The Dutch government must invest in ensuring the Netherlands remains a pleasant place to live as tourism continues to grow, an influential advisory body said on Friday.
The Council for the Environment and Infrastructure said ministers must immediately pump money into dealing with the negative impact of tourism because the country is now at a ‘crossroads’.
While tourism generates twice as much money as agriculture for the treasury, just a handful of civil servants are busy with policy, the council points out.
Amsterdam’s medieval inner city, the village of Giethoorn and the windmill village of Kinderdijk are among the most notorious tourist black spots. Earlier this year, roads were closed when tens of thousands of tourists tried to visit the Keukenhof flower gardens.
Coastal villages too, such as Ouddorp, Cadzand and the Wadden Islands, are also feeling the impact of the growth in visitors.
Unorthodox measures, such as renaming Muiderslot Amsterdam Castle, are having limited impact, council member Marjolein Demmers told the Volkskrant. And the idea of removing prostitution from the red light district, now under serious consideration in the capital, shows local officials are running after the facts, she said.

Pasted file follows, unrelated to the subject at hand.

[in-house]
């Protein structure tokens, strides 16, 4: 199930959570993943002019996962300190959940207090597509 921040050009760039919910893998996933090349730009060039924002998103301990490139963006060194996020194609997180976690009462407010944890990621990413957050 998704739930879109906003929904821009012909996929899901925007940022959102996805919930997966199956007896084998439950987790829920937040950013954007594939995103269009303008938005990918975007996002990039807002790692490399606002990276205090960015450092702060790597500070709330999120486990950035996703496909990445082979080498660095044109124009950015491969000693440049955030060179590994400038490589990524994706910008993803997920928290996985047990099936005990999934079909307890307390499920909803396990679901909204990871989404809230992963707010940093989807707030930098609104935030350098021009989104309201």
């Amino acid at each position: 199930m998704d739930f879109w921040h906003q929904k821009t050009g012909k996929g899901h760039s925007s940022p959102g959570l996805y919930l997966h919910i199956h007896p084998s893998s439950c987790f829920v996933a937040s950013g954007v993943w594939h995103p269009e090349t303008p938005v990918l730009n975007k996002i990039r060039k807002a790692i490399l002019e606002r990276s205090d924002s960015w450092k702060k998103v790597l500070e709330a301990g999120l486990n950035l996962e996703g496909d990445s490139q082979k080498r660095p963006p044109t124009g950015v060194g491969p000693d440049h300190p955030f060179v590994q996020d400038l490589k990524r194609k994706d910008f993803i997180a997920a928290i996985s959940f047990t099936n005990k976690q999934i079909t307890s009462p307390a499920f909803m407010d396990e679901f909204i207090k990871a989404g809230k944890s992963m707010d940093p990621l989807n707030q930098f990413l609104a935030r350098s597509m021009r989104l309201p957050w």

Tourism is often included under local authority economic affairs departments but it impacts so much more, she told the paper. ‘Strategy is limited to promoting a city and then, when it gets too busy, coming up with ideas to limit the nuisance,’ she is quoted as saying in the NRC. ‘This has to be done differently.’
Earlier this week it emerged that Haarlem is planning to take steps to boost the quality of its tourists by acting now, before the problem becomes too great.
‘Haarlem has to learn from Amsterdam and other tourist destinations,’ the policy document said. ‘We don’t want to repair the damage after the fact, but act in advance.’
According to figures from the national statistics agency CBS, tourism generated €87.5bn for the Dutch economy last year, but well over the half the total derived from locals holidaying at home or on day trips.
Some €50bn of the total was due to domestic tourism, largely due to the long, hot summer in 2018, the CBS said. Belgians and Germans were the two biggest groups of foreign tourists. In total, tourism-generated income rose 6.4%.
Options available to local councils to control tourism include limiting hotel and holiday rental capacity, raising prices and tourist taxes, and attempting to influence tourist behaviour, the agency said.
In addition, all parts of the Netherlands which are tourist destinations should start work now on drawing up a strategy for the future as should national government, and ensure they build up proper expertise.
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